| Battle of Bhangani|
|Location :||Bhangani, 5KM from Paunta Sahib|
| Guru Gobind Singh |
Mahant Kirpal Dass
Peer Buddhu Shah
| Raja Bhim Chand,|
Kirpal of Katoch,
Gopal of Guler (or Guleria),
Hari Chand of Hindur
Kesari Chand of Jaswal
|Guru Gobind Singh Ji Won,||hill rajas loose|
Battle of Bhangani was the first battle faught by Guru Gobind Singh with hill Chieftians. Guru Gobind Singh ji was 20 of age when he fought this battle. The battle of Bhangani took place in October 1686, six miles north of the town Poanta, This was the culmination of the jealousies of the hill chieftains led by Raja Bhim Chand and the perceived threat of the Guru. Raja Bhim Chand Kaluria was becoming inimical towards Guru Ji, he wanted him to live in his territory as his subject and pay tribute to him, he could not tolerate his growing popularity and strength. The Battle of Bhangani was fought between Guru Gobind Singh's army and the combined forces of many Rajas of the Sivalik Hills (pahari rajas), on 18 September 1688, at Bhangani near Paonta Sahib.
Raja Bhim Chand had his eye on a beautiful ‘Kabli’ canopy that had been presented to the Guru by a devote as well as a ‘Parsadi’ elephant and a huge war drum named Ranjit Nagara in the possession of the Guru. As he was to wed his son to the daughter of Raja Fateh Shah, Bhim Chand took this opportunity to ask to borrow these for the wedding. Guru Ji knowing the Rajas intentions said that since these were offerings by his devotees he was unable to hand them over to the Raja. This annoyed the Raja all the more. On the other hand Raja Fateh Shah had become a devotee of Guru Gobind Singh Ji and he desired that Guru Ji accompany him to the wedding celebrations. Guru Ji in his wisdom sent his representatives Bhai Nanad Chand and Bhai Daya Ram instead. They was accompanied by 500 horsemen to guard the one and quarter lakh rupees send for the bride on behalf of the Guru.
Bhim Chand could not tolerate the friendship of Fateh Shah and Guru Ji and threatened to break off the marriage unless he sent back the presents and stopped his friendship with Guru Ji. Fateh Shah fearing for his daughter did as he was told and agreed to wage war against Guru Gobind Singh Ji. The Gurus representatives were send home. On the way back they were joined by a horse trader who had valuable horses for the Guru. This was also an eyesore for Bhim Chand. The hill rajas conspired together to attack Guru Ji’s returning party with the intention of looting and killing them. Guru Ji’s horsemen were attacked and they defended themselves bravely. Upon reaching Paonta Sahib Bhai Nand Chand told Guru Ji what had happened. Guru Ji knew that the combined forces of the hill rajas would soon attack him and he told his Sikhs to prepare for war.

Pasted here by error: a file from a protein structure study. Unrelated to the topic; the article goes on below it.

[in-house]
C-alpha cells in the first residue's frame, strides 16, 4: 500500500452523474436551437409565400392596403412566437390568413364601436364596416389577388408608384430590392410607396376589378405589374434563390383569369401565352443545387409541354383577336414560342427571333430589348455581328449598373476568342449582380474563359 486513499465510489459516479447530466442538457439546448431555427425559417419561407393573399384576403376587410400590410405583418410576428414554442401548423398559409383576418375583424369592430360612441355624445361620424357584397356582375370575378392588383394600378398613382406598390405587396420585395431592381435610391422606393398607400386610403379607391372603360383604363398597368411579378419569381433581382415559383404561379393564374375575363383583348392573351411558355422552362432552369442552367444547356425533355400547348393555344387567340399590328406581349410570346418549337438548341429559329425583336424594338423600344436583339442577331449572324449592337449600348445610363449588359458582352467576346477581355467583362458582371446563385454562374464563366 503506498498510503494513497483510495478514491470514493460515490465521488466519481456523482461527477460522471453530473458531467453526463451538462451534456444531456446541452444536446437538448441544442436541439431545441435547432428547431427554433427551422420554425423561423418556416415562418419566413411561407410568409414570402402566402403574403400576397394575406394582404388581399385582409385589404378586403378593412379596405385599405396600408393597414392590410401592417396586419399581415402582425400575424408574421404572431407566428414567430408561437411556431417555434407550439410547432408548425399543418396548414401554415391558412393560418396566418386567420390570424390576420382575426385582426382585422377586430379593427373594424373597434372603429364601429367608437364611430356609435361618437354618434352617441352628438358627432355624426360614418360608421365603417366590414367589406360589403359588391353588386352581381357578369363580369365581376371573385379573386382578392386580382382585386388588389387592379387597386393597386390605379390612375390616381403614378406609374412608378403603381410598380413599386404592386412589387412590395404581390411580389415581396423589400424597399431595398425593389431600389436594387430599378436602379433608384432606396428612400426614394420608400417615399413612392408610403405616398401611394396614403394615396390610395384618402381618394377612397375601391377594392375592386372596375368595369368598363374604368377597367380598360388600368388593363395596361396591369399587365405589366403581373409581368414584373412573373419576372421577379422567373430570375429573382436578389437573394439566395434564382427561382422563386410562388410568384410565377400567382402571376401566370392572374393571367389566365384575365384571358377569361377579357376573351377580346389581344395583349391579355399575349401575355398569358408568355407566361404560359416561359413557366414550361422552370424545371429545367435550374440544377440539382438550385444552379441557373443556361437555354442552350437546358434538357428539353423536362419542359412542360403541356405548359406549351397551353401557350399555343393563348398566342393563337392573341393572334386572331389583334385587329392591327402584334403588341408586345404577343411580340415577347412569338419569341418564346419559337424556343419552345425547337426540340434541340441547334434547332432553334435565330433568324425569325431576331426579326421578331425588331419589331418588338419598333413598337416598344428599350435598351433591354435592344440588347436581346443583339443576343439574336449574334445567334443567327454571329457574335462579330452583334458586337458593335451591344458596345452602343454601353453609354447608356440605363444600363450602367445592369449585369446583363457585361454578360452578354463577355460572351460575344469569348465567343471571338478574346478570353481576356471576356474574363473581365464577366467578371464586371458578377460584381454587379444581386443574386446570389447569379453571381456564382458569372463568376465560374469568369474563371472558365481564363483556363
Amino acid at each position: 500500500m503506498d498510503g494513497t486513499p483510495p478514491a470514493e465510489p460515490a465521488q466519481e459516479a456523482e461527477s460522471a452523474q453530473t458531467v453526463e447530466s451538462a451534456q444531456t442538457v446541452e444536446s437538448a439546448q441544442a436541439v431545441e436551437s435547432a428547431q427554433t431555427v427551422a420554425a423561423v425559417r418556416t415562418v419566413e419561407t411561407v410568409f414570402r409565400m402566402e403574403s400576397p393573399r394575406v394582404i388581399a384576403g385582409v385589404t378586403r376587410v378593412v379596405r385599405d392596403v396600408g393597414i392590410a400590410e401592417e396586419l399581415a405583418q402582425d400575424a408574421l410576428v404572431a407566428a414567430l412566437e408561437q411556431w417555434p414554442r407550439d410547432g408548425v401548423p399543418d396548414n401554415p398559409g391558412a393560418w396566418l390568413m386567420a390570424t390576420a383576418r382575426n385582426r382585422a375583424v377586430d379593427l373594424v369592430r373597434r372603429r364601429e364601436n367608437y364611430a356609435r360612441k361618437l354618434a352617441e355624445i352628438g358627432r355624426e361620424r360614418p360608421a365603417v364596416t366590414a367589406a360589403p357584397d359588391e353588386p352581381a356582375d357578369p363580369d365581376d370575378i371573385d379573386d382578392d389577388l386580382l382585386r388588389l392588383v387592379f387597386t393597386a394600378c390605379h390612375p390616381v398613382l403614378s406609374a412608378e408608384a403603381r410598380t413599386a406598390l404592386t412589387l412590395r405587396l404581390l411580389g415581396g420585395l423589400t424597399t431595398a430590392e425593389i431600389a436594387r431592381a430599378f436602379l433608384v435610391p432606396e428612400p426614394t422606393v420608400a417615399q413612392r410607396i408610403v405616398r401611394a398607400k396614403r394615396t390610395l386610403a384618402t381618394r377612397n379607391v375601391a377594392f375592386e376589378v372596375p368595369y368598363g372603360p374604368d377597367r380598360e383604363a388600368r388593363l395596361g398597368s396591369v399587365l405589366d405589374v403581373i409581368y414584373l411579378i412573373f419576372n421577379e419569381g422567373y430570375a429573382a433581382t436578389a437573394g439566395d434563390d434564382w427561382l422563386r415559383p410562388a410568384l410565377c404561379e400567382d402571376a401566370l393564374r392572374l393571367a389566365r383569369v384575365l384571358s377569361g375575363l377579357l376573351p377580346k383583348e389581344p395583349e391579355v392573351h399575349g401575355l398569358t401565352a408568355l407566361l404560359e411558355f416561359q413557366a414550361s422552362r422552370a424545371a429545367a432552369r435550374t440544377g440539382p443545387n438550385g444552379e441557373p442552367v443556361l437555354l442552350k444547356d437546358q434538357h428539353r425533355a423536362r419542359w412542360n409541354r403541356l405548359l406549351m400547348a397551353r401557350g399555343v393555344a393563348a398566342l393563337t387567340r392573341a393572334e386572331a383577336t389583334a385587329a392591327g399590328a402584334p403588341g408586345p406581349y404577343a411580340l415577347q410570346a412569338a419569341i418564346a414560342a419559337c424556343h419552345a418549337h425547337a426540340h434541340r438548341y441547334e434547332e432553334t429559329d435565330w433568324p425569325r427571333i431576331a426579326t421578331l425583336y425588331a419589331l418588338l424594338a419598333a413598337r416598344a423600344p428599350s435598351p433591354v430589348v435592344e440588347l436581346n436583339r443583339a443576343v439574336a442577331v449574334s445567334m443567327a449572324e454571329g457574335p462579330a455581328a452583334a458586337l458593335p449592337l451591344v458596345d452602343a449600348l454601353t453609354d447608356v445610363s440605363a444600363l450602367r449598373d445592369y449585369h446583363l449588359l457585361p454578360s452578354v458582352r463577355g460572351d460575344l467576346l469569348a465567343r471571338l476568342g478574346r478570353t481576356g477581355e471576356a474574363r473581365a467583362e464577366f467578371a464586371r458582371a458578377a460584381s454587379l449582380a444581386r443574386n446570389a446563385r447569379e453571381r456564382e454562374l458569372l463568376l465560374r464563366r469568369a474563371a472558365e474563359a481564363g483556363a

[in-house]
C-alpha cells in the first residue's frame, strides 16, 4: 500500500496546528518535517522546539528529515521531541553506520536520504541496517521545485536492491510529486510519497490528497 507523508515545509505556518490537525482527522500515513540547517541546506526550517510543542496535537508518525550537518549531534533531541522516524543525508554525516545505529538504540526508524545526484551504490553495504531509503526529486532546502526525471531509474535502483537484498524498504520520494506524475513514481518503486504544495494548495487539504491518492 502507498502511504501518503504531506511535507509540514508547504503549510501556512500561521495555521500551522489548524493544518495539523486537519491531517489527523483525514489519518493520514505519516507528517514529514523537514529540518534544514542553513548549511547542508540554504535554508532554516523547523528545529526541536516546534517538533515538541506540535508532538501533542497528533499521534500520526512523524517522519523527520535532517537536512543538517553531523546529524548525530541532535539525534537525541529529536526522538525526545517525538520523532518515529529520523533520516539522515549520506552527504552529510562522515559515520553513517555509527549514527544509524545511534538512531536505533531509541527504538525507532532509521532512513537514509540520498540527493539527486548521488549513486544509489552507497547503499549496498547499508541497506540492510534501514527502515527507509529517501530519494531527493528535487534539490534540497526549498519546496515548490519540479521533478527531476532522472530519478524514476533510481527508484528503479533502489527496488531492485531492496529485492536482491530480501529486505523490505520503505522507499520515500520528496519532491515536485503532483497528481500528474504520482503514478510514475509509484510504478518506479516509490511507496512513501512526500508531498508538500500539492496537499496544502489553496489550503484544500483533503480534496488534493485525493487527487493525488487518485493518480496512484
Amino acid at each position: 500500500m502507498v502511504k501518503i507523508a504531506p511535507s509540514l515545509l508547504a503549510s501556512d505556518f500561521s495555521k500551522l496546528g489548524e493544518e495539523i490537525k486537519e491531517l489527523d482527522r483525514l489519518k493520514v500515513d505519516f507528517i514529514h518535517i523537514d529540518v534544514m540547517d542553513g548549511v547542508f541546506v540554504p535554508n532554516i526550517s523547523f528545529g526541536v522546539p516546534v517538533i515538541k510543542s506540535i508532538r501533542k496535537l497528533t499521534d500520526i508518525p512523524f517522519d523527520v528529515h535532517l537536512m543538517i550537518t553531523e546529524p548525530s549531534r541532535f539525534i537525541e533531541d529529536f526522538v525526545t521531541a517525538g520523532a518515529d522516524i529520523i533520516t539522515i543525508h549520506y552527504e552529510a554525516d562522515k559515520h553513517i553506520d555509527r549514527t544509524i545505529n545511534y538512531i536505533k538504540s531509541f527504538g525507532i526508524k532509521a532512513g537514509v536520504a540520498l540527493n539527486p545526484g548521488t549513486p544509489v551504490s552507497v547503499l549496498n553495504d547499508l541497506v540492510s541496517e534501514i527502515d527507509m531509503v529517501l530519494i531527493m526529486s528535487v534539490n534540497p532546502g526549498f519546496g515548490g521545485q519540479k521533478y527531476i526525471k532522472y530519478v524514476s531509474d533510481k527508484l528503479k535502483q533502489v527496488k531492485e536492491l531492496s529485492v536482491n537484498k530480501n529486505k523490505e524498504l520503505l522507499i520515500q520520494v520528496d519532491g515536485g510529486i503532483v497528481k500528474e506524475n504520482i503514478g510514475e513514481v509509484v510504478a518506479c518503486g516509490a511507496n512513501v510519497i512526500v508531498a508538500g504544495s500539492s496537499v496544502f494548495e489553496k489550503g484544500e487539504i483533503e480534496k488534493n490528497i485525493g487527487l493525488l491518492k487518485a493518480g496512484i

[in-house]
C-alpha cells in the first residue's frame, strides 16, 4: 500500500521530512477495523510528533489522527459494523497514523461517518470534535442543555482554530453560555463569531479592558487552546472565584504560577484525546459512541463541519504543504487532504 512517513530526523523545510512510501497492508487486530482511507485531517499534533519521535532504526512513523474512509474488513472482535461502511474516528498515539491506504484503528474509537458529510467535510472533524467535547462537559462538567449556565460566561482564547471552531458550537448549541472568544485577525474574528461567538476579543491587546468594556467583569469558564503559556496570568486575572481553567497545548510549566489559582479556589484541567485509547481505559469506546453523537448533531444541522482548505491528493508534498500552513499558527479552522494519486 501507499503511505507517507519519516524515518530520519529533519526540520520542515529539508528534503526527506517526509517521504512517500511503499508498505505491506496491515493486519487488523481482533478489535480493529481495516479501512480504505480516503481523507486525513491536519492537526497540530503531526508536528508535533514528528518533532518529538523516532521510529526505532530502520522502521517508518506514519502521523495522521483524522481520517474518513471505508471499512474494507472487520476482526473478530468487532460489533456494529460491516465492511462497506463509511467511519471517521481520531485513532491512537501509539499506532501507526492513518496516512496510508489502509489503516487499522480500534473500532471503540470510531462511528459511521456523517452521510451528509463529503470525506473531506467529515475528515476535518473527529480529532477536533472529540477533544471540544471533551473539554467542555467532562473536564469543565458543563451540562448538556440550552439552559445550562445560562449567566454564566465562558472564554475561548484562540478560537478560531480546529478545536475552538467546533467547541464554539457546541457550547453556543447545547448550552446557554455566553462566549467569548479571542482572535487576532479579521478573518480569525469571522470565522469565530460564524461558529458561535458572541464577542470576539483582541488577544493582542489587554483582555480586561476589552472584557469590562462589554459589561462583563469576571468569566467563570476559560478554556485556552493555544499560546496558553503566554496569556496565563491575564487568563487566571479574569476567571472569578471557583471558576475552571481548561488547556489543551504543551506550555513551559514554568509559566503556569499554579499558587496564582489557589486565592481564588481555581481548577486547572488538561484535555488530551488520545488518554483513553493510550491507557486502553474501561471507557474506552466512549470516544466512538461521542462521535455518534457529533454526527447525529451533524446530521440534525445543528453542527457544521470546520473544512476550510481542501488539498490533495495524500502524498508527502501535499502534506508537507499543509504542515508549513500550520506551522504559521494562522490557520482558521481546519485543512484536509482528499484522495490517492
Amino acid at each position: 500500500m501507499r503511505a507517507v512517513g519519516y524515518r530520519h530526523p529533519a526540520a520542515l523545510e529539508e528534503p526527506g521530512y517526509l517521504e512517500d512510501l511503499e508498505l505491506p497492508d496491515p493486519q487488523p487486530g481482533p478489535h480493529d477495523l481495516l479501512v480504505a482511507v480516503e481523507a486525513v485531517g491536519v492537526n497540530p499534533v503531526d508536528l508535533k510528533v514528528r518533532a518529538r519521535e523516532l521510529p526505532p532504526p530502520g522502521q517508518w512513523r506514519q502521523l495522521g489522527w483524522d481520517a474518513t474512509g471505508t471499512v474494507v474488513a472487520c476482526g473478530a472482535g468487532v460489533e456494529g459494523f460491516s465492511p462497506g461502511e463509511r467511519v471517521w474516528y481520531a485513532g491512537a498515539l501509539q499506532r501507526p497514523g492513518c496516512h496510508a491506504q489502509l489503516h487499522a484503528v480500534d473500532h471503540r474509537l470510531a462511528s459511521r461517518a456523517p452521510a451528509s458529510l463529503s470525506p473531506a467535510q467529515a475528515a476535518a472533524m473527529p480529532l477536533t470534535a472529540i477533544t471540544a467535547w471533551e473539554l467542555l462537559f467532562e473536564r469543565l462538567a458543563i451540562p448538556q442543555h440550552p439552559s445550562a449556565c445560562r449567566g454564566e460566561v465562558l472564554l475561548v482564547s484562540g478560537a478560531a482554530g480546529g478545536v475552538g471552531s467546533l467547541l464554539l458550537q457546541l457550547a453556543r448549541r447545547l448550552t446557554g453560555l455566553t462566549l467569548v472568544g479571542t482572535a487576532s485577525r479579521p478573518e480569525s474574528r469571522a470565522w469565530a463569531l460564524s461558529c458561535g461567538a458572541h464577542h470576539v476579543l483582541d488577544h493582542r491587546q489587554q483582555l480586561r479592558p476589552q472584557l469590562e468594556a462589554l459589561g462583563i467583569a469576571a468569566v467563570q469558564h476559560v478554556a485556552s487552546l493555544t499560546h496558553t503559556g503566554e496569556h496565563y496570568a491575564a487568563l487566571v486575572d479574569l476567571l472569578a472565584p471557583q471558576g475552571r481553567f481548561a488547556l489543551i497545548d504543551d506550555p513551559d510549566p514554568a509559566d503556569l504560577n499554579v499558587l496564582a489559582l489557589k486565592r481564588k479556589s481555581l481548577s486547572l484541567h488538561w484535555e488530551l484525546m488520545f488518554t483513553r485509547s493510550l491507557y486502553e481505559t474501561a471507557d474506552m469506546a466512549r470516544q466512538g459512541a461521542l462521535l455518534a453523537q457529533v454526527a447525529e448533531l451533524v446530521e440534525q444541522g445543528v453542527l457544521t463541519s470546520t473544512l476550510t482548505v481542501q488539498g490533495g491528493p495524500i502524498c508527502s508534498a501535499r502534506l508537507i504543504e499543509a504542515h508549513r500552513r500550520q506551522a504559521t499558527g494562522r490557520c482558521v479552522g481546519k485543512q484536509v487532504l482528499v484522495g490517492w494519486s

Army and DeceiversEdit
In October 1686 the hill chieftains collected a force of 30,000 men and under the leadership of Raja Bhim Chand and Fateh Shah they rode towards Paonta Sahib. Guru Gobind Singh Ji’s army consisted of around 4,000 Sikhs only besides a number of Udasis and Pathans. Except for Mahant Kirpa Das and a few others most of the Udasis had deserted the Guru. The Pathans who had taken up employment under Guru Ji on the recommendation of Pir Buddhu Shah were all bought over by Bhim Chand. They were promised free share of the loot at Paonta Sahib. Guru Ji informed Pir Buddhu Shah about the unfaithful behavior of the Pathans and he himself led his Sikhs to a place six miles outside Paonta Sahib, called Bhangani.
On hearing about the unreliable Pathans, Pir Buddhu Shah was greatly perturbed. Immediately he called his sons , and along with between 500 to 700 of his followers he rushed to Guru Ji’s side. Mahant Kirpal Das was using a heavy stick called a Kutka to fight, he killed Hayat Khan, the chief of the Pathans now finghting on the opposing side. Pir Buddhu Shah also fought bravely as did his sons and followers in this bloody of battles which Guru Ji describes in martial verses in his autobiography, Bachittar Natak (wondrous drama) . Besides several hundred Sikhs, the two sons of Pir Buddhu Shah and a large number of his followers died in the fighting. Guru Ji’s general Sangho Shah, after killing the brave Najabat Khan also fell in battle, so did his brother Jeet Mal thus reviving the glory of their maternal grandfather, Guru Hargobind Sahib Ji.
Raja Hari Chand one of the hill chieftains shot a volley of arrows at Guru Gobind Singh Ji, one hitting the horse and one hitting his waistband. It was then Guru Ji’s turn and his arrows spelled havoc in all directions killing numerous enemy soldiers including Raja Hari Chand. With his fall the enemy lost courage and before darkness fell they fled the battle field vanquished.
Bichitra Natak, is a narration (Bani) and autobiography of Guru Gobind Singh which contains detailed description of the battle. Guru Gobind Singh resided at Anandpur Sahib, which was located in the territory of Raja Bhim Chand of Bilaspur (Kahlur).
By the 1680s, the Guru's influence and power had increased greatly. His devotees came from distant places and brought him valuable gifts. A devotee called Duni Chand visited Anandpur in 1681, and presented him a Shamiana (a royal canopy or tent) embroidered in gold and silver, and was studded with pearls. Ratan Rai, the son of Raja Ram Rai of Assam, visited Anandpur with his mother and several ministers, and presented several gifts to the Guru, including an elephant called Prasadi (or Parsadi).
In mid-1680s, Guru Gobind Singh ordered the construction of a war drum (nagara) to enthuse his army. The job of constructing the drum was entrusted to the Guru's Diwan, Nand Chand, and the drum was named Ranjit Nagara. The use of such a war drum was limited to the chieftains, within their territory. Its use by the Guru was considered a hostile act by Raja Bhim Chand. On his Prime Minister's advice, the Raja arranged a meeting with the Guru, and visited his court in Anandpur. There, his eyes fell on the valuable gifts presented to the Guru by the devotees.